Extreme Early Detection Intrigues Cancer Researchers



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cancer, Extreme Early Detection Intrigues Cancer Researchers
The stuff of liquid biopsies.

There’s only so far you can go toward preventing cancer with a healthy lifestyle. Bone tumors in fossils show that people have been getting cancer since prehistoric times — before smoking, before modern diets, even before the dawn of our species. And the race to cure cancer with drugs is up against another barrier: Many cancers can’t be diagnosed until they’ve had years to grow and spread through the body.

Johns Hopkins University cancer researcher Bert Vogelstein is investigating a vast middle ground –- between curing advanced cancer and preventing it in the first place. To him, the biggest opportunity lies in detecting cancer early enough that it can be snipped out with a scalpel.

Anyone who’s old enough to have been pestered by primary care doctors over mammograms, colonoscopies and other screening tests should be familiar with the goal. And those who follow health news know that the early-detection enterprise has been getting bad press lately, for being less helpful than thought (and in some cases, leading to invasive treatments that people later regret). But as Vogelstein sees it, there’s room for improvement, or perhaps a whole new approach.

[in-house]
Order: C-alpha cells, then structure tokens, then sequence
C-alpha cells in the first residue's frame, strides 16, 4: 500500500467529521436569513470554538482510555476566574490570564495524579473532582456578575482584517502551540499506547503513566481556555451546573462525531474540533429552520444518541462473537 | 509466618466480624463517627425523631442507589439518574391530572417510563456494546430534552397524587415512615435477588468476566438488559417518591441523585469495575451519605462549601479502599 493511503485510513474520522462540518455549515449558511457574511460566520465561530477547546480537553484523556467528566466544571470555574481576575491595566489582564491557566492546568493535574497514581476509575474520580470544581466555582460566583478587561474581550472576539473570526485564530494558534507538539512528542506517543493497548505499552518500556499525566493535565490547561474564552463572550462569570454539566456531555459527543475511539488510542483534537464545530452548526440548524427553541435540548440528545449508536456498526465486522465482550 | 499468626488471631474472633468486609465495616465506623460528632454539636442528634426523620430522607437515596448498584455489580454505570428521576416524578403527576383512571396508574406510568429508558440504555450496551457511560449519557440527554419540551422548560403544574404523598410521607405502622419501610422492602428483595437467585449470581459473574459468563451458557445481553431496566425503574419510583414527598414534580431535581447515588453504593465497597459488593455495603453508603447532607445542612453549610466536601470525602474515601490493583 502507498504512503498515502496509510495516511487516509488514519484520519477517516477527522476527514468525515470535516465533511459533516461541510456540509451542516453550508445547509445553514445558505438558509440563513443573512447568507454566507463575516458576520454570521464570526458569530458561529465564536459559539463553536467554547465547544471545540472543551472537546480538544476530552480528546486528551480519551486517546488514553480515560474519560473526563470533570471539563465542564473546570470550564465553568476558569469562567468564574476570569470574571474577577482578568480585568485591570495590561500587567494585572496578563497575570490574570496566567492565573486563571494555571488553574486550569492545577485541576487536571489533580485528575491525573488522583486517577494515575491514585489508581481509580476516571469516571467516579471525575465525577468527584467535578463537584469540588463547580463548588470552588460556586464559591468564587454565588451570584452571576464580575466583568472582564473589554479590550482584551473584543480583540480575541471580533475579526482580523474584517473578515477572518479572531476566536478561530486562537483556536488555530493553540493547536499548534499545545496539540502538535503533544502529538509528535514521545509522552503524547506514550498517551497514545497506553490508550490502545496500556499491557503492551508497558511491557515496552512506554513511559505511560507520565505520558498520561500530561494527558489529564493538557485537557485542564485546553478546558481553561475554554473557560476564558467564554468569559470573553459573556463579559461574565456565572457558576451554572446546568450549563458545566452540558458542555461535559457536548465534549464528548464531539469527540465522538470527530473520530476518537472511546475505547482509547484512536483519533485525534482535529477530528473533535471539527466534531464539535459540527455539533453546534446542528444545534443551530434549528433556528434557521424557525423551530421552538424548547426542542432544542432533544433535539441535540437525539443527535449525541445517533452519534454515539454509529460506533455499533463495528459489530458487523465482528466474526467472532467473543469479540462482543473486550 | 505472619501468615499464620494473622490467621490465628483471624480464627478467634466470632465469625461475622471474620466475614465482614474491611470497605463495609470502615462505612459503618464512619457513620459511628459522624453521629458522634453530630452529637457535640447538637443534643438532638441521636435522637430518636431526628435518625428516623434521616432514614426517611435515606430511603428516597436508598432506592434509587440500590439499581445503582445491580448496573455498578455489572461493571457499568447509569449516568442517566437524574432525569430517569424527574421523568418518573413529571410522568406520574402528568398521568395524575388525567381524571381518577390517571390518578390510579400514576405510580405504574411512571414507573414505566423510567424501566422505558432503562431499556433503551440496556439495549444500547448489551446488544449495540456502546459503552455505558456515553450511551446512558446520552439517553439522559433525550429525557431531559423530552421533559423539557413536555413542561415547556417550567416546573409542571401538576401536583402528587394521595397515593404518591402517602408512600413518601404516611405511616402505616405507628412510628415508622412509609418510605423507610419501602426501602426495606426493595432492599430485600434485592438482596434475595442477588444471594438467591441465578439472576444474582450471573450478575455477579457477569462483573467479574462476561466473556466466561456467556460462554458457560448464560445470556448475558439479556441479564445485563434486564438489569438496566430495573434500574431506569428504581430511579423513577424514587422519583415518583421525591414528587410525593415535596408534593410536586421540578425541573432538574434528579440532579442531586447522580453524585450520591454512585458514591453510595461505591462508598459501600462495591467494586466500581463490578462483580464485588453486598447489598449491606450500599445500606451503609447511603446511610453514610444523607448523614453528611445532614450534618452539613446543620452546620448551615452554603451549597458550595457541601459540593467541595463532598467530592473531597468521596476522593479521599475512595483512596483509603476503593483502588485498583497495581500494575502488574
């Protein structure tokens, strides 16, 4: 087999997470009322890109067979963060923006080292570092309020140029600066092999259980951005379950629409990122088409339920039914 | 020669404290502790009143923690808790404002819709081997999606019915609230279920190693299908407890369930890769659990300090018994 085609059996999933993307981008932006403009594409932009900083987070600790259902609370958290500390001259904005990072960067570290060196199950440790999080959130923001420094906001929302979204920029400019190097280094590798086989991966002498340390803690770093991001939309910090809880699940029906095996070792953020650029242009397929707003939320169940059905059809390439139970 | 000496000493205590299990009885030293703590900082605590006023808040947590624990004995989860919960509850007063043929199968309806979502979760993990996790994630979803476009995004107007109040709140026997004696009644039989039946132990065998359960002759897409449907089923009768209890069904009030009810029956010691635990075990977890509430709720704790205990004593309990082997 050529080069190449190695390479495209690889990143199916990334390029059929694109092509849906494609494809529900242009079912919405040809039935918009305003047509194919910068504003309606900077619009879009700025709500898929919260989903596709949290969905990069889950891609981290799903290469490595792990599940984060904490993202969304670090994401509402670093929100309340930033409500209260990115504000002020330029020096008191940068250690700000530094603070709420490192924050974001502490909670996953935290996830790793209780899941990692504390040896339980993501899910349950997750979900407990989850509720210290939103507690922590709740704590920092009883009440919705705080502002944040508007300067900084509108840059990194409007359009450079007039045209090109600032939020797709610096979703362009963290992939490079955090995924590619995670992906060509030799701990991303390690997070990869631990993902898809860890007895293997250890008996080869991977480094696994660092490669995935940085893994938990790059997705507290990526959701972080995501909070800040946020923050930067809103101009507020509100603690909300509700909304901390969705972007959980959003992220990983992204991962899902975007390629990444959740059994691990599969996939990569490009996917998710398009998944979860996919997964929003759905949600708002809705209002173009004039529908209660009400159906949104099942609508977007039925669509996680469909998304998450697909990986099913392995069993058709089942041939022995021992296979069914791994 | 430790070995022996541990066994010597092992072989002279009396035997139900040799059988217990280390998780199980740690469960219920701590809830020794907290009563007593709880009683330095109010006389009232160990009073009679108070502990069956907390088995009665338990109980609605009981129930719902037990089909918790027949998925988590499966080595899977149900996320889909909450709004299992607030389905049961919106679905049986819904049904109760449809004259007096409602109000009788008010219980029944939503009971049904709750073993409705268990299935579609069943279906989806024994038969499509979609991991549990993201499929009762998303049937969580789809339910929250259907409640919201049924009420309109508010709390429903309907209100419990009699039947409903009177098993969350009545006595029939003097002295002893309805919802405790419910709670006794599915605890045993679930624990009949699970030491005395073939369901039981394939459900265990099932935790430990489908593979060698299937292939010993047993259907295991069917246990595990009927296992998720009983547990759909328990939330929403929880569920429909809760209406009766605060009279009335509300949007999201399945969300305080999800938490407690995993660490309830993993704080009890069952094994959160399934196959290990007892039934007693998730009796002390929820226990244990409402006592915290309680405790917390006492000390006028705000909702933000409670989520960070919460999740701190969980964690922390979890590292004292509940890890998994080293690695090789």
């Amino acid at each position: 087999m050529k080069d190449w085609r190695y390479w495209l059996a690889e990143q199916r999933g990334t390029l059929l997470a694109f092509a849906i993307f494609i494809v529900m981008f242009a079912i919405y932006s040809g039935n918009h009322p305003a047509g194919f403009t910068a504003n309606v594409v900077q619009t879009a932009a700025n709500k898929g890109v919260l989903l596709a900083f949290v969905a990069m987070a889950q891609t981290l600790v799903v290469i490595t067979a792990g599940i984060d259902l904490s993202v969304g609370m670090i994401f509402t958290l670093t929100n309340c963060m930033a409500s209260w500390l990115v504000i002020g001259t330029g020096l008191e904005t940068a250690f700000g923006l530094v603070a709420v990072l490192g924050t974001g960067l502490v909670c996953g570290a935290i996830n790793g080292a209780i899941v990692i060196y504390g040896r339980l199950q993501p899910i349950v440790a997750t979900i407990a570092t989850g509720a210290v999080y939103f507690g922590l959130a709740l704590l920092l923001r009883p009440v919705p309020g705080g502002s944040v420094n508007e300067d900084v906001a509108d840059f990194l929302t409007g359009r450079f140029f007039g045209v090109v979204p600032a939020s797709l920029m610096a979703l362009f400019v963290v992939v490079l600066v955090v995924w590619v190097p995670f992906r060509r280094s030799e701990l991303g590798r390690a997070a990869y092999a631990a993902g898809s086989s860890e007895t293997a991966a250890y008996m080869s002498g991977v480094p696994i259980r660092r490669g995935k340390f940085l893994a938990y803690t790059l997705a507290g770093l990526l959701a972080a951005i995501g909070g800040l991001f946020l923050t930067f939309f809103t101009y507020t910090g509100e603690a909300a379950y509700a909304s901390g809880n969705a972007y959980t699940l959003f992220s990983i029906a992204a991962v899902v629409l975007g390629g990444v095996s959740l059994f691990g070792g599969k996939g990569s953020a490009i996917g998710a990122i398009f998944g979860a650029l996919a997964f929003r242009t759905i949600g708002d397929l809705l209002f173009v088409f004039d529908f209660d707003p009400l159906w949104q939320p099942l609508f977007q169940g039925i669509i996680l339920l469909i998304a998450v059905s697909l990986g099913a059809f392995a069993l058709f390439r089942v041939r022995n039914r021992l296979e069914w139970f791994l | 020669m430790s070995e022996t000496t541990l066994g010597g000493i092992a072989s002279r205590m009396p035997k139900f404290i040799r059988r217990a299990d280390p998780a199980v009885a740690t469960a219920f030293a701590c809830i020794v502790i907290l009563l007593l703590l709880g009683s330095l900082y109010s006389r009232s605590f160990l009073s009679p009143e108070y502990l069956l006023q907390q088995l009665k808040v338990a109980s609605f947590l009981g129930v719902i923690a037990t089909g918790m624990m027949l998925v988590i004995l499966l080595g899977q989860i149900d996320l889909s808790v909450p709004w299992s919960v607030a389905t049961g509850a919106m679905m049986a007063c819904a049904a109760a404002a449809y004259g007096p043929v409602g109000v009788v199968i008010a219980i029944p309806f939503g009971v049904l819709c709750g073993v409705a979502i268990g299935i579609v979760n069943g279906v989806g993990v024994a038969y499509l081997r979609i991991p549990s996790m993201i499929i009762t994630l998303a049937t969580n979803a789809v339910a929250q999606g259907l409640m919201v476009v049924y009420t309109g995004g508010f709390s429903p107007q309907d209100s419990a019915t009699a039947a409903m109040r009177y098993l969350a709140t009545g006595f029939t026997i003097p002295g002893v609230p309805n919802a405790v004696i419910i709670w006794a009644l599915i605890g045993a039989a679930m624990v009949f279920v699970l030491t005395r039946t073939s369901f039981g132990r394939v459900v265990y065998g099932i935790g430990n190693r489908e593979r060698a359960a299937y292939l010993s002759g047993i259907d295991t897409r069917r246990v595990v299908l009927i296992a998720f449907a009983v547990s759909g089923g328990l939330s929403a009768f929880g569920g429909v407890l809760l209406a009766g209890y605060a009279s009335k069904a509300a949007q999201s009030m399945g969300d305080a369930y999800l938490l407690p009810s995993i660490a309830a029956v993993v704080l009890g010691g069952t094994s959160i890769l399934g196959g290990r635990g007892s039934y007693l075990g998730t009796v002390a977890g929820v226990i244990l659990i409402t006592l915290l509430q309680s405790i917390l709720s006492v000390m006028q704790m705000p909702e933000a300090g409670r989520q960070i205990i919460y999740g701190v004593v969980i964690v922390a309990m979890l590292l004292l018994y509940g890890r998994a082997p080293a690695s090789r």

Take pancreatic cancer -– his latest focus. Few people survive this disease more than five years after diagnosis, and there is no available early screening test. Yet research shows that many tumors actually grow silently for several years before they start to cause symptoms. “That’s a long, slow, stepwise process that gives us a window of opportunity to intercede,” he said.

In a paper he published last week in the Proceedings of the National Academy of Sciences, he demonstrated a possible way to find pancreatic cancer during this hitherto undetectable phase. A blood test, also known as a liquid biopsy, picked up signs of cancer in two-thirds of a group of people already diagnosed with early-stage cancer, and showed only one positive among 182 healthy control subjects. (And there’s no way to know whether that one person was truly healthy or had a latent pancreatic tumor.)

This latest work is all part of a plan that followed from a controversial paper, published in the journal Science in 2015, in which he concluded that cancer does not always have an avoidable cause. To some extent, this is obvious: Smoking and obesity are the main lifestyle risk factors for cancer, but nonsmoking, thin,…